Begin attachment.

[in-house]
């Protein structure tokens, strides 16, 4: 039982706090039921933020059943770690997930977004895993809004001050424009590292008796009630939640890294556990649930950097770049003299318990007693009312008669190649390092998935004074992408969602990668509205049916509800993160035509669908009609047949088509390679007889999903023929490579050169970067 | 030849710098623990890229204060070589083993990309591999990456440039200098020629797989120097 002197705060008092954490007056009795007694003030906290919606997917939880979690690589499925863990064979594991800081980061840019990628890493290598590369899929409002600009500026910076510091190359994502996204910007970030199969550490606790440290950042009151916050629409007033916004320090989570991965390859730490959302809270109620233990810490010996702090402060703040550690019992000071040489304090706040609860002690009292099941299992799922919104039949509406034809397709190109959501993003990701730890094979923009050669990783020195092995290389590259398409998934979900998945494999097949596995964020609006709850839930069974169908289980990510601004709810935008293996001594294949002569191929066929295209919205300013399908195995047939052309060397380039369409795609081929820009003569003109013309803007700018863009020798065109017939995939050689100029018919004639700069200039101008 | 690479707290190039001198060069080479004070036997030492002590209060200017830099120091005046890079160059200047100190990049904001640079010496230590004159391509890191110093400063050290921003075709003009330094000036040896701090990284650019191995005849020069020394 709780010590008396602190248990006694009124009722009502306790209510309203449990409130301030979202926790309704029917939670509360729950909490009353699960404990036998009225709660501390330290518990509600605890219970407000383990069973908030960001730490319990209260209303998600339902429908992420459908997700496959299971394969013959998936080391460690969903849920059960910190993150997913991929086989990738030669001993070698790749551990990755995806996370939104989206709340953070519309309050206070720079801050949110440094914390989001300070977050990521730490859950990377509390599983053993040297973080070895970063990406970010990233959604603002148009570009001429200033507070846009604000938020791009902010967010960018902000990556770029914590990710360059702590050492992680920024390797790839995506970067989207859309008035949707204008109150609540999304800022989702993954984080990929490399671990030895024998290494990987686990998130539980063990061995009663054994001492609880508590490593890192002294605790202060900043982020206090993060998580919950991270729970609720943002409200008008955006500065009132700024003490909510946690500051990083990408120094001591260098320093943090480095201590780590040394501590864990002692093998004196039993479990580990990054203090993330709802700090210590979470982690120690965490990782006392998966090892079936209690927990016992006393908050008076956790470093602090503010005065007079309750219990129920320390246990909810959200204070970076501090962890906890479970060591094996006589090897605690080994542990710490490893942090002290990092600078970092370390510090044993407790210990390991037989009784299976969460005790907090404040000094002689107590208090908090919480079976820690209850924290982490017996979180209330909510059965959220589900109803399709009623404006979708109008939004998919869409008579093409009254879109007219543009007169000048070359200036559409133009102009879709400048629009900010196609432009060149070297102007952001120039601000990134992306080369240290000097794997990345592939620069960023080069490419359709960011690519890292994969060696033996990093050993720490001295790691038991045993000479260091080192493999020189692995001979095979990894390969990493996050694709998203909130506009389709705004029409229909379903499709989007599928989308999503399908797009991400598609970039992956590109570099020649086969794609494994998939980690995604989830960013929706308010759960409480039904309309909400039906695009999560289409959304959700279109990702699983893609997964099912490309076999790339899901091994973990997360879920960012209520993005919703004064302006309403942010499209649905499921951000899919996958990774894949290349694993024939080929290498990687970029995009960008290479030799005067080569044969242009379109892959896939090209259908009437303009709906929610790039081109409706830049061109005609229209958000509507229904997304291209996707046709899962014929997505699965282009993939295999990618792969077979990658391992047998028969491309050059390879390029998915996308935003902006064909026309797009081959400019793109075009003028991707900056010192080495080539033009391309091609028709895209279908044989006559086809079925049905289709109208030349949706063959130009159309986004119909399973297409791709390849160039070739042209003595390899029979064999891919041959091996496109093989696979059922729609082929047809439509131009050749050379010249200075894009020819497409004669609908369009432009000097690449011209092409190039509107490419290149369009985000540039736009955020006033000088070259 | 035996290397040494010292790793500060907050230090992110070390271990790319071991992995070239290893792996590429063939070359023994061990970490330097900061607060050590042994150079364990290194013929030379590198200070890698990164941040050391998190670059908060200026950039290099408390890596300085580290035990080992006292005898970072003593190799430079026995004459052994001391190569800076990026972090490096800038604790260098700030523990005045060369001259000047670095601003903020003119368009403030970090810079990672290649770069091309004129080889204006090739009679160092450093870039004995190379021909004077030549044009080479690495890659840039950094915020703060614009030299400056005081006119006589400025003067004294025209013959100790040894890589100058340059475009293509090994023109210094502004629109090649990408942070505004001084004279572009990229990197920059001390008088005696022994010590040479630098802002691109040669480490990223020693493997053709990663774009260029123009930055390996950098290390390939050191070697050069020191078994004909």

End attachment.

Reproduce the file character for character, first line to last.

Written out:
[in-house]
């Protein structure tokens, strides 16, 4: 039982706090039921933020059943770690997930977004895993809004001050424009590292008796009630939640890294556990649930950097770049003299318990007693009312008669190649390092998935004074992408969602990668509205049916509800993160035509669908009609047949088509390679007889999903023929490579050169970067 | 030849710098623990890229204060070589083993990309591999990456440039200098020629797989120097 002197705060008092954490007056009795007694003030906290919606997917939880979690690589499925863990064979594991800081980061840019990628890493290598590369899929409002600009500026910076510091190359994502996204910007970030199969550490606790440290950042009151916050629409007033916004320090989570991965390859730490959302809270109620233990810490010996702090402060703040550690019992000071040489304090706040609860002690009292099941299992799922919104039949509406034809397709190109959501993003990701730890094979923009050669990783020195092995290389590259398409998934979900998945494999097949596995964020609006709850839930069974169908289980990510601004709810935008293996001594294949002569191929066929295209919205300013399908195995047939052309060397380039369409795609081929820009003569003109013309803007700018863009020798065109017939995939050689100029018919004639700069200039101008 | 690479707290190039001198060069080479004070036997030492002590209060200017830099120091005046890079160059200047100190990049904001640079010496230590004159391509890191110093400063050290921003075709003009330094000036040896701090990284650019191995005849020069020394 709780010590008396602190248990006694009124009722009502306790209510309203449990409130301030979202926790309704029917939670509360729950909490009353699960404990036998009225709660501390330290518990509600605890219970407000383990069973908030960001730490319990209260209303998600339902429908992420459908997700496959299971394969013959998936080391460690969903849920059960910190993150997913991929086989990738030669001993070698790749551990990755995806996370939104989206709340953070519309309050206070720079801050949110440094914390989001300070977050990521730490859950990377509390599983053993040297973080070895970063990406970010990233959604603002148009570009001429200033507070846009604000938020791009902010967010960018902000990556770029914590990710360059702590050492992680920024390797790839995506970067989207859309008035949707204008109150609540999304800022989702993954984080990929490399671990030895024998290494990987686990998130539980063990061995009663054994001492609880508590490593890192002294605790202060900043982020206090993060998580919950991270729970609720943002409200008008955006500065009132700024003490909510946690500051990083990408120094001591260098320093943090480095201590780590040394501590864990002692093998004196039993479990580990990054203090993330709802700090210590979470982690120690965490990782006392998966090892079936209690927990016992006393908050008076956790470093602090503010005065007079309750219990129920320390246990909810959200204070970076501090962890906890479970060591094996006589090897605690080994542990710490490893942090002290990092600078970092370390510090044993407790210990390991037989009784299976969460005790907090404040000094002689107590208090908090919480079976820690209850924290982490017996979180209330909510059965959220589900109803399709009623404006979708109008939004998919869409008579093409009254879109007219543009007169000048070359200036559409133009102009879709400048629009900010196609432009060149070297102007952001120039601000990134992306080369240290000097794997990345592939620069960023080069490419359709960011690519890292994969060696033996990093050993720490001295790691038991045993000479260091080192493999020189692995001979095979990894390969990493996050694709998203909130506009389709705004029409229909379903499709989007599928989308999503399908797009991400598609970039992956590109570099020649086969794609494994998939980690995604989830960013929706308010759960409480039904309309909400039906695009999560289409959304959700279109990702699983893609997964099912490309076999790339899901091994973990997360879920960012209520993005919703004064302006309403942010499209649905499921951000899919996958990774894949290349694993024939080929290498990687970029995009960008290479030799005067080569044969242009379109892959896939090209259908009437303009709906929610790039081109409706830049061109005609229209958000509507229904997304291209996707046709899962014929997505699965282009993939295999990618792969077979990658391992047998028969491309050059390879390029998915996308935003902006064909026309797009081959400019793109075009003028991707900056010192080495080539033009391309091609028709895209279908044989006559086809079925049905289709109208030349949706063959130009159309986004119909399973297409791709390849160039070739042209003595390899029979064999891919041959091996496109093989696979059922729609082929047809439509131009050749050379010249200075894009020819497409004669609908369009432009000097690449011209092409190039509107490419290149369009985000540039736009955020006033000088070259 | 035996290397040494010292790793500060907050230090992110070390271990790319071991992995070239290893792996590429063939070359023994061990970490330097900061607060050590042994150079364990290194013929030379590198200070890698990164941040050391998190670059908060200026950039290099408390890596300085580290035990080992006292005898970072003593190799430079026995004459052994001391190569800076990026972090490096800038604790260098700030523990005045060369001259000047670095601003903020003119368009403030970090810079990672290649770069091309004129080889204006090739009679160092450093870039004995190379021909004077030549044009080479690495890659840039950094915020703060614009030299400056005081006119006589400025003067004294025209013959100790040894890589100058340059475009293509090994023109210094502004629109090649990408942070505004001084004279572009990229990197920059001390008088005696022994010590040479630098802002691109040669480490990223020693493997053709990663774009260029123009930055390996950098290390390939050191070697050069020191078994004909």